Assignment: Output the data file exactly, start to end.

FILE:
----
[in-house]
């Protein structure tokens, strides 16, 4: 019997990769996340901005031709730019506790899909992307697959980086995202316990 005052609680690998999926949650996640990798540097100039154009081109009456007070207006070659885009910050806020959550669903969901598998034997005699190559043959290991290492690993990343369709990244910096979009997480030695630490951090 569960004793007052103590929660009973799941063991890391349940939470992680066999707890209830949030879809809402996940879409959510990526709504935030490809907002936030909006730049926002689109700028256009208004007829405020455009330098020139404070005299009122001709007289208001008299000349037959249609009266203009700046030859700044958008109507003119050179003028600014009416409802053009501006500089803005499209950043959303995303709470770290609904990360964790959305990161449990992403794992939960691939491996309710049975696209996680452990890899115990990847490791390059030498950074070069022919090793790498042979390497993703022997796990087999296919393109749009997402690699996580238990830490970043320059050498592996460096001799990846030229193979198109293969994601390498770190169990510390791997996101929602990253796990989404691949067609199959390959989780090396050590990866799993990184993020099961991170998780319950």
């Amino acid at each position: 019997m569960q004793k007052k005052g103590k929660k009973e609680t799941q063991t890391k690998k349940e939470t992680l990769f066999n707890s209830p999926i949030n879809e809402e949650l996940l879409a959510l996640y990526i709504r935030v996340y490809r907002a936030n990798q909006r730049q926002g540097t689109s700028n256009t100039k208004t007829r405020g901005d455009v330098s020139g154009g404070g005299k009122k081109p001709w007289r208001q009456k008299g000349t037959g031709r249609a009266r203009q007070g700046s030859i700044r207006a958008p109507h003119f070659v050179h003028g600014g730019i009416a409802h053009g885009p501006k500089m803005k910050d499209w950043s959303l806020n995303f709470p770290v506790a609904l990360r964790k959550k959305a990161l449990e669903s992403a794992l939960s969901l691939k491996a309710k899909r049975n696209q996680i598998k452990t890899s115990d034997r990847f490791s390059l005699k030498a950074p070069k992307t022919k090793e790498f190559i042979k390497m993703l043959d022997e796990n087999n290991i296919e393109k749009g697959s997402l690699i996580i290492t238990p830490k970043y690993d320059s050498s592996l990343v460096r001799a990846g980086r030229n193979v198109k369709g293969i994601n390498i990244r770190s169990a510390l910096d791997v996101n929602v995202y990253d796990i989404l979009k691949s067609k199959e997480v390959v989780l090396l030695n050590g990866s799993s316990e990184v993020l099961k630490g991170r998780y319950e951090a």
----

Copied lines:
[in-house]
């Protein structure tokens, strides 16, 4: 019997990769996340901005031709730019506790899909992307697959980086995202316990 005052609680690998999926949650996640990798540097100039154009081109009456007070207006070659885009910050806020959550669903969901598998034997005699190559043959290991290492690993990343369709990244910096979009997480030695630490951090 569960004793007052103590929660009973799941063991890391349940939470992680066999707890209830949030879809809402996940879409959510990526709504935030490809907002936030909006730049926002689109700028256009208004007829405020455009330098020139404070005299009122001709007289208001008299000349037959249609009266203009700046030859700044958008109507003119050179003028600014009416409802053009501006500089803005499209950043959303995303709470770290609904990360964790959305990161449990992403794992939960691939491996309710049975696209996680452990890899115990990847490791390059030498950074070069022919090793790498042979390497993703022997796990087999296919393109749009997402690699996580238990830490970043320059050498592996460096001799990846030229193979198109293969994601390498770190169990510390791997996101929602990253796990989404691949067609199959390959989780090396050590990866799993990184993020099961991170998780319950």
């Amino acid at each position: 019997m569960q004793k007052k005052g103590k929660k009973e609680t799941q063991t890391k690998k349940e939470t992680l990769f066999n707890s209830p999926i949030n879809e809402e949650l996940l879409a959510l996640y990526i709504r935030v996340y490809r907002a936030n990798q909006r730049q926002g540097t689109s700028n256009t100039k208004t007829r405020g901005d455009v330098s020139g154009g404070g005299k009122k081109p001709w007289r208001q009456k008299g000349t037959g031709r249609a009266r203009q007070g700046s030859i700044r207006a958008p109507h003119f070659v050179h003028g600014g730019i009416a409802h053009g885009p501006k500089m803005k910050d499209w950043s959303l806020n995303f709470p770290v506790a609904l990360r964790k959550k959305a990161l449990e669903s992403a794992l939960s969901l691939k491996a309710k899909r049975n696209q996680i598998k452990t890899s115990d034997r990847f490791s390059l005699k030498a950074p070069k992307t022919k090793e790498f190559i042979k390497m993703l043959d022997e796990n087999n290991i296919e393109k749009g697959s997402l690699i996580i290492t238990p830490k970043y690993d320059s050498s592996l990343v460096r001799a990846g980086r030229n193979v198109k369709g293969i994601n390498i990244r770190s169990a510390l910096d791997v996101n929602v995202y990253d796990i989404l979009k691949s067609k199959e997480v390959v989780l090396l030695n050590g990866s799993s316990e990184v993020l099961k630490g991170r998780y319950e951090a």